Scots History to 1400

By Michael Lynch

This is a section from the book "Scotland: a New History" by Michael Lynch which covers Scottish history from the earliest times to the present. There is an Index page of all the sections of the book up to the end of the 14th century which have been added to Rampant Scotland. The pages were previously part of the "Scottish Radiance" Web site.

Roman 'Conquest', Occupation and Withdrawal

2,000 year-old Roman Iron nails from
Ichtuthill Fort

Successive Roman attempts to cope with the difficulties of Caledonia's geography are instructive. The three major sets of campaigns, beginning with Agricola's in AD 79-83, reveal a series of shifts in strategy. Between 79 and 80 he established a chain of forts in the valley between the Forth and the Clyde, which was already recognised as a potential frontier line. After his campaign of 83 into the far north-east, his successor, whose name is unknown, extended the chain of roads and forts south of but parallel to the diagonal line of the Highlands, extending deep into Strathmore. The hub of this northern complex was Inchtuthil, a fort for a full legion of some fifty-three acres, on the Tay. Within a year, however, Inchtuthil was abandoned and the Roman army fell back to a natural line of defence, the River Earn. [When it was excavated in the 1950s a large pit was found containing more than 750,000 iron nails and other iron objects weighing a total of ten tonnes, known as the "Inchtuthil hoard". The pit was elaborately concealed, and the nails and ironwork were almost certainly buried by the troops to deny them to the local tribes when they dismantled the fortress before they finally left. Several thousand of the nails were sold to raise funds for further work on the site The graphic here is of two of these nails - Ed].

The strategy of having advanced forts as fire-breaks, to dampen native insurrections, was abandoned in AD 87 in favour of the quite different device of the construction of a permanent barrier to separate what were probably client peoples from the more hostile tribes beyond. This was the rationale behind Hadrian's Wall (pictured on the left), a seemingly formidable barrier of stone and turf twenty feet high and ten feet deep, built some thirty years later in 118. Yet this, the most obvious monument to the Roman presence north of the Humber, was laid up as near-obsolete within twenty years. The same strategy was adjusted to produce a wall further north on a more natural frontier line, between the Forth and Clyde: the Antonine Wall, built of turf on a base of sandstone boulders in 142-3, stretched for thirty-seven miles rather than eighty and had eighteen forts rather than one at every mile. This time more emphasis was placed on forts built beyond the wall to protect its flanks, like that at Duntocher at its western end and Bertha at its eastern edge, which lay as far north as the Earn. Again within a short space, between 155 and 161, the entire system was in turn abandoned, reoccupied and refurbished, and abandoned again as part of a strategic withdrawal to a re-equipped Hadrian's Wall. The Roman occupation of the south-eastern part of Caledonia beyond the Forth had lasted only five years.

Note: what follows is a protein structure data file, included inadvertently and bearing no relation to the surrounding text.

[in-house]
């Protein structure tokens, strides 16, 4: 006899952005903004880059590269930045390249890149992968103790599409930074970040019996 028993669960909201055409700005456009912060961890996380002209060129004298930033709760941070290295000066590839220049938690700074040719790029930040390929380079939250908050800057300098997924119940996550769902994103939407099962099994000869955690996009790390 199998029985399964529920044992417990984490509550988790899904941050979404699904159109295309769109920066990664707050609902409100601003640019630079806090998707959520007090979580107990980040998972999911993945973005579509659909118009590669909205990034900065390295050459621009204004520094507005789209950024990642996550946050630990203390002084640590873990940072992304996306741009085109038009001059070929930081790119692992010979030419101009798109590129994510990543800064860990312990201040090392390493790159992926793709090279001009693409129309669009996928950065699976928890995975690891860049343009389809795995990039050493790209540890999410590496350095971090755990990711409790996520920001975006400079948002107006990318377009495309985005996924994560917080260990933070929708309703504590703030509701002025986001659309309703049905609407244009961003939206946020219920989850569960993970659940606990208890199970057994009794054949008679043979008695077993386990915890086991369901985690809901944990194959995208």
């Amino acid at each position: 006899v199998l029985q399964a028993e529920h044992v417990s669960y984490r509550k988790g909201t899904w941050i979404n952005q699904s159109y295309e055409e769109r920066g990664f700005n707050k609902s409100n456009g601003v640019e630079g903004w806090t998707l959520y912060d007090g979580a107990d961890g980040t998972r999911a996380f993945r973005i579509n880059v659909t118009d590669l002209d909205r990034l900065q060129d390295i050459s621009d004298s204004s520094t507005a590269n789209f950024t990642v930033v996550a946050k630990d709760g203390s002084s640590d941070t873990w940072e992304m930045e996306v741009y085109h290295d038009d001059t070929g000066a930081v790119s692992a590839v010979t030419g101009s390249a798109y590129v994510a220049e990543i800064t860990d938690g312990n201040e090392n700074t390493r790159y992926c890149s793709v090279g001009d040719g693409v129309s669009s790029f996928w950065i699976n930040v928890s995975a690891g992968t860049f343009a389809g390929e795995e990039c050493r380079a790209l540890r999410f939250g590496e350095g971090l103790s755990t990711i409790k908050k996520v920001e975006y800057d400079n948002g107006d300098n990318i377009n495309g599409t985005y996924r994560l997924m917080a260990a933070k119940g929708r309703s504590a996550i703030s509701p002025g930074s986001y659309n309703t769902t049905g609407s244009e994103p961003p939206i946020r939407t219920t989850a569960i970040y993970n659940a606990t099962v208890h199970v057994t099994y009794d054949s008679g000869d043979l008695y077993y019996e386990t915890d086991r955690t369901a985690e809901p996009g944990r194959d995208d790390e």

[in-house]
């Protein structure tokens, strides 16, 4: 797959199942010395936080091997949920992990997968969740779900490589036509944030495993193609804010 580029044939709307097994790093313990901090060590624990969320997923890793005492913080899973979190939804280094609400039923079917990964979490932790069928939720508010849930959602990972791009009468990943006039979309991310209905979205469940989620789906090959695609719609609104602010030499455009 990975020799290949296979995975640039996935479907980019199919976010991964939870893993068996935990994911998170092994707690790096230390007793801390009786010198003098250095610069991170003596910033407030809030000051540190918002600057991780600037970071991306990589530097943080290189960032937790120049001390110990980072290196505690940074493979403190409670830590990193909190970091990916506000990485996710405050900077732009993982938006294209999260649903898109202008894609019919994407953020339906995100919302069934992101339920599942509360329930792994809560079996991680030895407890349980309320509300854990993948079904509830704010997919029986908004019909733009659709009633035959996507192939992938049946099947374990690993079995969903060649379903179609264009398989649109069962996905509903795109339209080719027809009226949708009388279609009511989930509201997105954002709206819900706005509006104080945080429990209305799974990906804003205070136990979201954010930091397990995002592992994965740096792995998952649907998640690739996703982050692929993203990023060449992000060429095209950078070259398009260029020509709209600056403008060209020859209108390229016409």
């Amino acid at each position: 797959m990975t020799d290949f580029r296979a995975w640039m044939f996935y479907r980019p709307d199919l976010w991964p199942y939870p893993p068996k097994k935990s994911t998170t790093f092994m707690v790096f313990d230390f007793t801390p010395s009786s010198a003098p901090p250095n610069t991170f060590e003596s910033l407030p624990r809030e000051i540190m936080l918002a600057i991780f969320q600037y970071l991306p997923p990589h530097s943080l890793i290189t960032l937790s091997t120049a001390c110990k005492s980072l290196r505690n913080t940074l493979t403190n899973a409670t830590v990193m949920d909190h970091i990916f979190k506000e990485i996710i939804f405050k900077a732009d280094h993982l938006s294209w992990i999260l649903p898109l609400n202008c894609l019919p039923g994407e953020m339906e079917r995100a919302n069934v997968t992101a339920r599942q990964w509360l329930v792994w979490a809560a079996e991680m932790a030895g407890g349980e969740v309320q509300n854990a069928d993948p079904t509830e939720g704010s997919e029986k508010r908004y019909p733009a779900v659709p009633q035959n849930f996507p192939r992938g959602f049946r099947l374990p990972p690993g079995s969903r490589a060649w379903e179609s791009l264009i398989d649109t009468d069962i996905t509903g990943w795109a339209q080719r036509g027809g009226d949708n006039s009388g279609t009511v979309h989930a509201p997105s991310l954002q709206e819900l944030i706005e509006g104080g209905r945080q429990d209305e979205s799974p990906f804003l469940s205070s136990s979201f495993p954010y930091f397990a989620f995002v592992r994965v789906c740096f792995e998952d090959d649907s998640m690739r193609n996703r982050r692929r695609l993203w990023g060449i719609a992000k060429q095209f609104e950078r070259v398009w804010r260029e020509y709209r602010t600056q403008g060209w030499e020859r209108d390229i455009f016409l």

Until AD 207 the only active signs in a new policy of containment by a chastened army of occupation were modest attempts made to patrol the potentially hostile territory between the southern wall and the Cheviots. The ambitious and expensive campaign conducted by Emperor Septimius Severus (pictured on the right) in 209 resulted in treaties with the native tribes and gave him the title of 'conqueror of Britain' but no conquest of Britain was more short-lived than this. Shortly after 211, when Severus died at York, an ambitious new fort at Carpow, near Newburgh on the southern side of the Tay - which was, it has been argued, a new Inchtuthil - was abandoned. The first attempt to create a pale between Hadrian's Wall and the Antonine Wall was more or less at an end, in the face of what was the opposition of perhaps the first confederation of Pictish peoples south of the Mounth. After 215 a few forts were maintained north of Hadrian's Wall and the valleys beyond it were patrolled. A punitive expedition somewhere to the north of Hadrian's Wall was led by Emperor Constantius Chlorus in 306, but Rome was clearly on the defensive throughout the third and fourth centuries, relying on a combination of the strategies of a permanent barrier and a pale, now minimally patrolled. By 367 there are accounts of Hadrian's Wall being overrun. Two years later the forts to the north of it were abandoned, as was the Wall itself c.400. In the face of increasing seaborne attacks by both Picts and Irish on the Roman southern province, Hadrian's Wall by the mid-fourth century had become expensive to maintain and obsolete.